What I Learned From Starting an Auto Shop
When I was a college sophomore in 2005, I opened a specialty auto shop with two friends. We had classes and regular jobs, but thought a small shop could be an interesting side project to utilize a unique skillset we happened to possess. The three of us had experience conducting a very specific modification – retrofitting older Subaru models with newer, more powerful factory drivetrains. The shop soon grew faster than any of us would have guessed – until running it had entirely consumed each of our lives.
The timing wasn’t right for me to manage that level of commitment, and I moved on, but the shop did well and remains in business today.
My stint at East Coast Swappers was brief, and richly educational. I learned about work / life balance, client relations, financial management, and running a business. Luckily enough, the process of starting ECS is what led me into internet marketing. Promoting the business through web forums and search traffic, while teaching myself HTML and CSS was a tremendous lesson in the power of the internet for small business.
I learned a few other things along the way:
Others want to see you succeed: When we first opened our doors, I imagined our competition would badmouth us, and we’d labor to overcome objections from new clients. As it turned out, our niche was growing, and competitors didn’t feel threatened. Instead, they were excited to have company. Our customers were happy to refer our services – to the point where we had a waiting list months long. And our neighbors; other small businesses in a Western Massachusetts industrial park, were among our greatest cheerleaders – sharing equipment and wisdom, even when we were reluctant to ask.
Everything doesn’t have to be perfect: I’m an inveterate perfectionist. When we set up shop, I found pitfalls in garage space that was in fact an incredible find. When we needed a website, I delayed the project to tweak each pixel and character. Our customers didn’t care what our business cards looked like or who delivered us rags and coveralls. What mattered was we offered a specialized service very much in demand – and it was more important to move quickly and generate cashflow. This is one lesson I’m still learning.
Greater hours ≠ greater productivity: Working in a startup venture made it seem that long hours were a given, and I ended up regularly putting in 60 hour weeks. I was also going to school full-time in a town an hour away. It wasn’t until after I’d left that I realized those late nights made little contribution to the business. In fact, I made the most clear decisions after returning from long weekends and time off.
You can probably wait to make investments: My partners and I began ECS on an entirely organic budget. We didn’t have significant savings or investors, so any purchases we made had to be funded from cash flow. Initially I thought we could never finish our customers’ projects without lifts, air tools, welders and other equipment professional mechanics typically have on hand. My partners were more optimistic, more resourceful, and taught me how to get a job done with only the basics. We grew the business organically, and avoided significant debt.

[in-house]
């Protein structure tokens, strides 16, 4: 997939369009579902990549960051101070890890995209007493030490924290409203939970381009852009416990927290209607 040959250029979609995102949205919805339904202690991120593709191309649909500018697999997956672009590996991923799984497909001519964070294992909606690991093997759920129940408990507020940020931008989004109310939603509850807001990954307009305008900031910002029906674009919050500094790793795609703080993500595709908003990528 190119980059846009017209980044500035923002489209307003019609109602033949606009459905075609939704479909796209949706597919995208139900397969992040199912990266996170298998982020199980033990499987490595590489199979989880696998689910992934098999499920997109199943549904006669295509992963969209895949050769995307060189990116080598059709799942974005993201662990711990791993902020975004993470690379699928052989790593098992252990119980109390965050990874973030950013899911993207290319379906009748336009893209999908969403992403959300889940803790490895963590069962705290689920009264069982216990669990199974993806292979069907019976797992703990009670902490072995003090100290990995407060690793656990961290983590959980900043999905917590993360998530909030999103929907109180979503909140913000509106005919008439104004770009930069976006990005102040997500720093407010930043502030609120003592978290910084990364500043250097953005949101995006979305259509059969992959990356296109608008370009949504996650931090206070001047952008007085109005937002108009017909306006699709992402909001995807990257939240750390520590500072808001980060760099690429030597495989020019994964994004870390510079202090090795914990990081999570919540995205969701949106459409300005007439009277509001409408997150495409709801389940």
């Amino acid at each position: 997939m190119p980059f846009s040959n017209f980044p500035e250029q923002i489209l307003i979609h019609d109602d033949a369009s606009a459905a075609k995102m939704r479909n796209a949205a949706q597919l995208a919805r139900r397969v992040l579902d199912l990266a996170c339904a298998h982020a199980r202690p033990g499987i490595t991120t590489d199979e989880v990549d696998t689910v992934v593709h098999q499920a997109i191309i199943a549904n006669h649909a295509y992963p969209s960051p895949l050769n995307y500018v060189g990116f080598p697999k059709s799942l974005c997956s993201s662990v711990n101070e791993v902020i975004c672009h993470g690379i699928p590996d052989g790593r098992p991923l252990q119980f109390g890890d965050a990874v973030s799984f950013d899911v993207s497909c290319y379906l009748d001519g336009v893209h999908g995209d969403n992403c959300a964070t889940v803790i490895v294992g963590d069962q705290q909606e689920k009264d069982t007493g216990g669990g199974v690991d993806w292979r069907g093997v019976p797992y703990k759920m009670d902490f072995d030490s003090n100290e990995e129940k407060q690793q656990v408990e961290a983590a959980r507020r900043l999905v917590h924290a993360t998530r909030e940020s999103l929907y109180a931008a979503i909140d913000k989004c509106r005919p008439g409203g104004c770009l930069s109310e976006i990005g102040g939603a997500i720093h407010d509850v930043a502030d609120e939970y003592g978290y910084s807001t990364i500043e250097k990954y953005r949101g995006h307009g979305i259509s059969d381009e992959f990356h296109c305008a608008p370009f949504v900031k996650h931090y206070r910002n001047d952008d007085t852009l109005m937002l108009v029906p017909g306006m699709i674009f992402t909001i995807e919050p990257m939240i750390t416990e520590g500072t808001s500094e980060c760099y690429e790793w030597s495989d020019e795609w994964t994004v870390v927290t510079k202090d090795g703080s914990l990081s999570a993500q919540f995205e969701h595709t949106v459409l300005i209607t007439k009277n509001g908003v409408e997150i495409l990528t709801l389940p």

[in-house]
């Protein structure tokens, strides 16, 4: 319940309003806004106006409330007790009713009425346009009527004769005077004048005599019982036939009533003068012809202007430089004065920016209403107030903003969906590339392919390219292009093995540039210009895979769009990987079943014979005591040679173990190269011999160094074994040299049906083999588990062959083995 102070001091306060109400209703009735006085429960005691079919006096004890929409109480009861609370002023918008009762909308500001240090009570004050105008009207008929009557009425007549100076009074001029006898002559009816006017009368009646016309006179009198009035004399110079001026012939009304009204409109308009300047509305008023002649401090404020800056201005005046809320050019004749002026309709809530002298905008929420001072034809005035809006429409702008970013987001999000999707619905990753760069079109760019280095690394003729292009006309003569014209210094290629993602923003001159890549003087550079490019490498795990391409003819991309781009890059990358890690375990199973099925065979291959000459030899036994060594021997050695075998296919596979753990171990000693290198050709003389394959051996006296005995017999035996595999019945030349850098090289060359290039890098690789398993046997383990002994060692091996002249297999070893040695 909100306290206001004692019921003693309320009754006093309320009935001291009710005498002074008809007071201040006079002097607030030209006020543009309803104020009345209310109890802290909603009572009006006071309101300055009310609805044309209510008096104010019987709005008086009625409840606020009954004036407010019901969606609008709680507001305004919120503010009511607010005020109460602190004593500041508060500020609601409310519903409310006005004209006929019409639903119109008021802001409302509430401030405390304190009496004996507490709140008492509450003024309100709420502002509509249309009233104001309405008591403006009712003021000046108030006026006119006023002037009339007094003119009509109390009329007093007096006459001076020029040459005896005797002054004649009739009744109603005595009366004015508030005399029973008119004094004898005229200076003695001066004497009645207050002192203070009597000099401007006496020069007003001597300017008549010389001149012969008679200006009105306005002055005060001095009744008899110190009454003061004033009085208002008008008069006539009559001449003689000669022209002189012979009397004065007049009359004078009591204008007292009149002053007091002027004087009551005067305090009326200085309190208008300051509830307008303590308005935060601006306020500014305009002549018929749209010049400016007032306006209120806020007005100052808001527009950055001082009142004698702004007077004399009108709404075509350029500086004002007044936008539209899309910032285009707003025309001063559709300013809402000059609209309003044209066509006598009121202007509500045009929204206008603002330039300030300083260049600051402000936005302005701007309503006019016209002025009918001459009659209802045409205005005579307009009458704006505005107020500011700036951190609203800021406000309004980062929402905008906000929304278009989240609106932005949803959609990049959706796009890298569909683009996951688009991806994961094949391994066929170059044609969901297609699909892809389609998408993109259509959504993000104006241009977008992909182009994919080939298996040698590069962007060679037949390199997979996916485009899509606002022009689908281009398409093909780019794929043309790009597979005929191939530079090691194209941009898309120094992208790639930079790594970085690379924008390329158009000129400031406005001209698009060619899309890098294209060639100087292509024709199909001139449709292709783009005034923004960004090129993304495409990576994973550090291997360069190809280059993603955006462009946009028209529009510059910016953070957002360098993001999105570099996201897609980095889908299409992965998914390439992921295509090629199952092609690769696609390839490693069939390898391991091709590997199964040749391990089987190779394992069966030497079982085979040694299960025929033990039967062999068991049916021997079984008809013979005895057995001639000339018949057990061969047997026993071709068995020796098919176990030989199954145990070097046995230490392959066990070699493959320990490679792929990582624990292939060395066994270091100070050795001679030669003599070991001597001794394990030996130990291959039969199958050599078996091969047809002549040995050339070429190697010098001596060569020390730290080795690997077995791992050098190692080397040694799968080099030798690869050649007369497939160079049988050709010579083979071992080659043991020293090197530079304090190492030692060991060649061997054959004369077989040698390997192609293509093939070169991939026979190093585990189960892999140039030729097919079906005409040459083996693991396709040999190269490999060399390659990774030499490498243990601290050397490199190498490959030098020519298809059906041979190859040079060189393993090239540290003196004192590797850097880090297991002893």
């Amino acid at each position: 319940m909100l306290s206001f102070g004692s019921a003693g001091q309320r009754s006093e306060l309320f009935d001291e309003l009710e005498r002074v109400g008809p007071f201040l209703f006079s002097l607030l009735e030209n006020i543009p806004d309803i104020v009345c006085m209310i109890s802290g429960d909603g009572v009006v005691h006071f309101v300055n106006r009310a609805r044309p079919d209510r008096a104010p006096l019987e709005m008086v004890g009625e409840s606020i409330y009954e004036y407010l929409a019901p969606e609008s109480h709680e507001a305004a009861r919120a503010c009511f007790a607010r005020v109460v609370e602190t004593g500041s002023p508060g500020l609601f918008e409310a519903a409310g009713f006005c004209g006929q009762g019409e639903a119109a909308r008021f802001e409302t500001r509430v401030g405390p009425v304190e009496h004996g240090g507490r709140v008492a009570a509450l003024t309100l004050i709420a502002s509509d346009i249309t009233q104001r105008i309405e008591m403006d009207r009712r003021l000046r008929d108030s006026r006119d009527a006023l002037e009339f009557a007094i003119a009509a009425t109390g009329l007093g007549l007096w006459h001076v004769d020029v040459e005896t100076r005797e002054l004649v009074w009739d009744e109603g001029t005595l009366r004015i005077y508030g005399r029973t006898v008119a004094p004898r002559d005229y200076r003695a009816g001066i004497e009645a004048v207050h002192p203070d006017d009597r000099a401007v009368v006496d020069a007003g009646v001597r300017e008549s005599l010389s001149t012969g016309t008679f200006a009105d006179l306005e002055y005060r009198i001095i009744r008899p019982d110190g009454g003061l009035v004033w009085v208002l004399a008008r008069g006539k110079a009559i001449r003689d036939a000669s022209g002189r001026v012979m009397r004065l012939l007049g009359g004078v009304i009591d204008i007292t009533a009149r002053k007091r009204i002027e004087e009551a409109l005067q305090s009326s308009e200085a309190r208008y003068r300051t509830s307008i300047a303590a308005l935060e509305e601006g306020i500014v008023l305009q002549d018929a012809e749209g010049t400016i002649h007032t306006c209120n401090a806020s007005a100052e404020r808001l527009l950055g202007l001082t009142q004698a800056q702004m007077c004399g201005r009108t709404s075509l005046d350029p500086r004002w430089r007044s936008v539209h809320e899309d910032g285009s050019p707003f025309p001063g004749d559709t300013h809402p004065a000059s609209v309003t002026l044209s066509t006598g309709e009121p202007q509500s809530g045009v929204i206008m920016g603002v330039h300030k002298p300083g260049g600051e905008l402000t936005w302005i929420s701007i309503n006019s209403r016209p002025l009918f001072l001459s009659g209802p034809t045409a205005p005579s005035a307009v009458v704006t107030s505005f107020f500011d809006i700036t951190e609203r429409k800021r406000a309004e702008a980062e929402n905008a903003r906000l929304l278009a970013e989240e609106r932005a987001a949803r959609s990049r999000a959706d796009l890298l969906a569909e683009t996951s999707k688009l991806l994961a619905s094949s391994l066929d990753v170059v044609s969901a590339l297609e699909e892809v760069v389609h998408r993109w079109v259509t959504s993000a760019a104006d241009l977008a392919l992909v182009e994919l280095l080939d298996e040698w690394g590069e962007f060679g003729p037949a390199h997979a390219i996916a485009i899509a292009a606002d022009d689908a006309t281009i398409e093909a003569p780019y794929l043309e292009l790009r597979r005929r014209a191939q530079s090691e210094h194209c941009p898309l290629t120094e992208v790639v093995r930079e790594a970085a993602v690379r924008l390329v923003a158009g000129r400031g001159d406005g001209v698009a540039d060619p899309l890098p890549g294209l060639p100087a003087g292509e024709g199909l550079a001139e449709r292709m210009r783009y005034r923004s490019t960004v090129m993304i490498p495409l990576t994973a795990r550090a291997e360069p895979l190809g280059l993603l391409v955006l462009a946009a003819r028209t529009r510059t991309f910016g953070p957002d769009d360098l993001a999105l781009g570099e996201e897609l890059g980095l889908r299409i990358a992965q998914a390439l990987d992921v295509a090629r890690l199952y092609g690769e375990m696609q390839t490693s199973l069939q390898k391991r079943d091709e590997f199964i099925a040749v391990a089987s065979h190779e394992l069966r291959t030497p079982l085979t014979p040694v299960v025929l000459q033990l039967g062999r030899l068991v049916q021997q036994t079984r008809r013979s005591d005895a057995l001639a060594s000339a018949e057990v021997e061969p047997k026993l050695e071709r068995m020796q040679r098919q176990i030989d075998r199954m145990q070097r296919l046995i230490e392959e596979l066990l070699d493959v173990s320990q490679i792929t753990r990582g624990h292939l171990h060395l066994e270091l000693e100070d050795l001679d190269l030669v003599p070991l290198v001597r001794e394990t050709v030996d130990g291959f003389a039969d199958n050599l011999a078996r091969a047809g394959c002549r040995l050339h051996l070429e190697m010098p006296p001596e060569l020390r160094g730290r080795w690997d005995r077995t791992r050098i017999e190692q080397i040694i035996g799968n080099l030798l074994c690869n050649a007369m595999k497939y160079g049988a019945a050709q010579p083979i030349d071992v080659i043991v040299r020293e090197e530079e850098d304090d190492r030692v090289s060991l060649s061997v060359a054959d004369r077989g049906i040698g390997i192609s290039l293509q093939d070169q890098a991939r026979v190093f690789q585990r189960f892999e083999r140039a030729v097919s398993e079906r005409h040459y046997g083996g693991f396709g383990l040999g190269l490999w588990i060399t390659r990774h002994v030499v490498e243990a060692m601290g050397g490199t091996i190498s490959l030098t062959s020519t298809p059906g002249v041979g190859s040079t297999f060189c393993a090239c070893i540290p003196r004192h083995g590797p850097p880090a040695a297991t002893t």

Know when you got lucky: When I mention my experience building our auto business, people are often surprised by what I accomplished as a 19 year old without prior experience. The truth is, I was in the right place at the right time. I met the right people while a certain automotive model was gaining popularity in the States. I was lucky – and I’m content with that. Business isn’t always about a groundbreaking idea. Often, it’s about making the most of an obvious opportunity.
Your friends aren’t necessarily partners: This was a tough lesson to learn. I considered my partners among my best friends before we opened the shop, and by the time I left we were hardly on speaking terms. Business partnerships require just the right mix of personalities – and it’s not the same mixture required of friends.
Savor your victories: At ECS, I was focused on building the future of the business: new clients, new services, better facilities. It was difficult to enjoy what we had already accomplished. During our first open house, an event that drew more than 130 cars to visit, I ended up in the hospital after crushing one of my fingers while trying to finish a last-minute project. This lesson was quite literally painful to learn – perhaps that’s why I think of it so often.
Working in the shop taught me more than anything I studied in school. While I’ve long since left the automotive industry, I never lost my sense of entrepreneurialism. Starting, and running a business is terrifying, exhausting and absolutely thrilling. There’s really no substitute for experiencing it firsthand.